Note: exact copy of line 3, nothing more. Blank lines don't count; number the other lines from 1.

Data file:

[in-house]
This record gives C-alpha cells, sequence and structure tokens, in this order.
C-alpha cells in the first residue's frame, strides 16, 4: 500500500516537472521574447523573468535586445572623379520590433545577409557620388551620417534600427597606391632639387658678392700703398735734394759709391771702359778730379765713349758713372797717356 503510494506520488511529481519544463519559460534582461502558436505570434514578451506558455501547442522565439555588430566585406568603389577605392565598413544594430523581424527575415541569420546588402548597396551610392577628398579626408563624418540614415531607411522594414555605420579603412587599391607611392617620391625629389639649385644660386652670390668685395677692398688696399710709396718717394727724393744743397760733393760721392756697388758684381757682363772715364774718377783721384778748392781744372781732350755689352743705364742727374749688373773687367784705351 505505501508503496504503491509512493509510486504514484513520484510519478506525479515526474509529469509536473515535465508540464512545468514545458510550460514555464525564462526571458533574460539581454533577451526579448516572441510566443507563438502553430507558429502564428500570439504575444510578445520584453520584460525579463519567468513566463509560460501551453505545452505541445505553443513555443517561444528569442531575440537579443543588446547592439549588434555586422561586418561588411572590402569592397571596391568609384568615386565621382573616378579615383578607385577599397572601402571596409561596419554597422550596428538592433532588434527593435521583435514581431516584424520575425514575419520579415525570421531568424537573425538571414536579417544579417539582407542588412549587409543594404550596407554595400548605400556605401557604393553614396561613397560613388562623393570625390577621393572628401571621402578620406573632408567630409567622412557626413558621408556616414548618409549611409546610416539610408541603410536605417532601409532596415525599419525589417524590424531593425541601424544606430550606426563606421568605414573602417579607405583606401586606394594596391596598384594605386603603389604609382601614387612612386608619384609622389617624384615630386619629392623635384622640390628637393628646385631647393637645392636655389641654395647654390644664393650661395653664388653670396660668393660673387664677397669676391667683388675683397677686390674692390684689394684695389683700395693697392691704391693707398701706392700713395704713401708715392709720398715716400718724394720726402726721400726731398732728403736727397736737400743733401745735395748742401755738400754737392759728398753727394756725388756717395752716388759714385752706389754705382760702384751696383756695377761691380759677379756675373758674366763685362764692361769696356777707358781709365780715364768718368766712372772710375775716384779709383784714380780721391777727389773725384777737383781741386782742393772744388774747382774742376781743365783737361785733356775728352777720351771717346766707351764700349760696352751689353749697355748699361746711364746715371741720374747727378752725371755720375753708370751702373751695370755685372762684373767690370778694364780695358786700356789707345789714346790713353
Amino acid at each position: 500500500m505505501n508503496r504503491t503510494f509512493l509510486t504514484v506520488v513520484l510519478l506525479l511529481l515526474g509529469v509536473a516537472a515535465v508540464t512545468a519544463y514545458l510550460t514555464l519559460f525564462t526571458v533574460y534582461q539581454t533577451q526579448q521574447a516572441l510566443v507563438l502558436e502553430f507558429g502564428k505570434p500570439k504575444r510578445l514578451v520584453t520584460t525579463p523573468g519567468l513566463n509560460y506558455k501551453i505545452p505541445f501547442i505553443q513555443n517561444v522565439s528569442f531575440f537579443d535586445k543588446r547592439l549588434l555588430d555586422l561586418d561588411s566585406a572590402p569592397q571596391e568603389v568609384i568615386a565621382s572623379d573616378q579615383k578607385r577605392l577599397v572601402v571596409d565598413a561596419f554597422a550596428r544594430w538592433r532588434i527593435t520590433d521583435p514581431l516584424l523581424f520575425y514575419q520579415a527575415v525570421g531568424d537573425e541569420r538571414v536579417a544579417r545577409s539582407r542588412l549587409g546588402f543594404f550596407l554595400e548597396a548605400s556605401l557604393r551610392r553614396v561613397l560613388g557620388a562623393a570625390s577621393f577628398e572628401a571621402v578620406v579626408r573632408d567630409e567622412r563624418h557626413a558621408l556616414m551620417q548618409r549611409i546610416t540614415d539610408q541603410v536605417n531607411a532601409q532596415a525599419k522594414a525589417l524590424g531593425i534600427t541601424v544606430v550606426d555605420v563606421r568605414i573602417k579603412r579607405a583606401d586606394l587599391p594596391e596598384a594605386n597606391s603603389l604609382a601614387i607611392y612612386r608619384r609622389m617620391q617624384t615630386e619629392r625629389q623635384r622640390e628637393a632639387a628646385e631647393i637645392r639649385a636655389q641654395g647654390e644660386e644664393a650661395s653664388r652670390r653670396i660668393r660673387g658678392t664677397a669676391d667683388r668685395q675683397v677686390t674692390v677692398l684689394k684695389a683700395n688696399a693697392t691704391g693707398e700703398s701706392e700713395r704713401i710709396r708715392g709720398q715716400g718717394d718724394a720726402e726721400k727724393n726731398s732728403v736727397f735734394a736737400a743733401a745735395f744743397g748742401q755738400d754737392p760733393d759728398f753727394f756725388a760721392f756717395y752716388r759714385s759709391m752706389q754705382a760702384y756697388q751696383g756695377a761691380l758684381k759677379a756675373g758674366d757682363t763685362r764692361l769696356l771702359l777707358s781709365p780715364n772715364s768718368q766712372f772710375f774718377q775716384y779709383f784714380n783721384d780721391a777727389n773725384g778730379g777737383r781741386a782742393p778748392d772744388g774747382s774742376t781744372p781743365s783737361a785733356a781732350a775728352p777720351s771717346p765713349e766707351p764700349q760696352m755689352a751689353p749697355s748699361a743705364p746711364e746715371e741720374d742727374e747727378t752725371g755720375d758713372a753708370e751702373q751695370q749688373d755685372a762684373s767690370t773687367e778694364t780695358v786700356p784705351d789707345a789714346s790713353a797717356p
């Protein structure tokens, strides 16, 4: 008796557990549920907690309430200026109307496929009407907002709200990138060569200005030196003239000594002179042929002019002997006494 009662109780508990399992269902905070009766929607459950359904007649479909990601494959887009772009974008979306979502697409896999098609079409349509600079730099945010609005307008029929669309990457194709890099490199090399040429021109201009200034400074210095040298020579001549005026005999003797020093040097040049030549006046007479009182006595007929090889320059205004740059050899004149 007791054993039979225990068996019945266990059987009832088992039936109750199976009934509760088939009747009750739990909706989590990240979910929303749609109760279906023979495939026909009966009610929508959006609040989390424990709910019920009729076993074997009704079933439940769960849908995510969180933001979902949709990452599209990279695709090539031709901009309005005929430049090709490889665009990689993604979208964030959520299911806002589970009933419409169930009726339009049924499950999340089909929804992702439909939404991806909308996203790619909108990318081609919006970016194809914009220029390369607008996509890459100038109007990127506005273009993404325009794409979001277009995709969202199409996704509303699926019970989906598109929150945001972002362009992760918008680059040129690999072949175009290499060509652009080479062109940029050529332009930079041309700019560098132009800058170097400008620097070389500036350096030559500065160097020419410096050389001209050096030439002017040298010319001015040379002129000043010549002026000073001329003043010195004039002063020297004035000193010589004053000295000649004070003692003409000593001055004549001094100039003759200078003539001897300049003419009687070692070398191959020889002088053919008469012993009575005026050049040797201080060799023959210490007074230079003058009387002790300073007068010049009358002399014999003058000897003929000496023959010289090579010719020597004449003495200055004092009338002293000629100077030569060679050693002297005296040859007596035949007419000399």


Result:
C-alpha cells in the first residue's frame, strides 16, 4: 500500500516537472521574447523573468535586445572623379520590433545577409557620388551620417534600427597606391632639387658678392700703398735734394759709391771702359778730379765713349758713372797717356 503510494506520488511529481519544463519559460534582461502558436505570434514578451506558455501547442522565439555588430566585406568603389577605392565598413544594430523581424527575415541569420546588402548597396551610392577628398579626408563624418540614415531607411522594414555605420579603412587599391607611392617620391625629389639649385644660386652670390668685395677692398688696399710709396718717394727724393744743397760733393760721392756697388758684381757682363772715364774718377783721384778748392781744372781732350755689352743705364742727374749688373773687367784705351 505505501508503496504503491509512493509510486504514484513520484510519478506525479515526474509529469509536473515535465508540464512545468514545458510550460514555464525564462526571458533574460539581454533577451526579448516572441510566443507563438502553430507558429502564428500570439504575444510578445520584453520584460525579463519567468513566463509560460501551453505545452505541445505553443513555443517561444528569442531575440537579443543588446547592439549588434555586422561586418561588411572590402569592397571596391568609384568615386565621382573616378579615383578607385577599397572601402571596409561596419554597422550596428538592433532588434527593435521583435514581431516584424520575425514575419520579415525570421531568424537573425538571414536579417544579417539582407542588412549587409543594404550596407554595400548605400556605401557604393553614396561613397560613388562623393570625390577621393572628401571621402578620406573632408567630409567622412557626413558621408556616414548618409549611409546610416539610408541603410536605417532601409532596415525599419525589417524590424531593425541601424544606430550606426563606421568605414573602417579607405583606401586606394594596391596598384594605386603603389604609382601614387612612386608619384609622389617624384615630386619629392623635384622640390628637393628646385631647393637645392636655389641654395647654390644664393650661395653664388653670396660668393660673387664677397669676391667683388675683397677686390674692390684689394684695389683700395693697392691704391693707398701706392700713395704713401708715392709720398715716400718724394720726402726721400726731398732728403736727397736737400743733401745735395748742401755738400754737392759728398753727394756725388756717395752716388759714385752706389754705382760702384751696383756695377761691380759677379756675373758674366763685362764692361769696356777707358781709365780715364768718368766712372772710375775716384779709383784714380780721391777727389773725384777737383781741386782742393772744388774747382774742376781743365783737361785733356775728352777720351771717346766707351764700349760696352751689353749697355748699361746711364746715371741720374747727378752725371755720375753708370751702373751695370755685372762684373767690370778694364780695358786700356789707345789714346790713353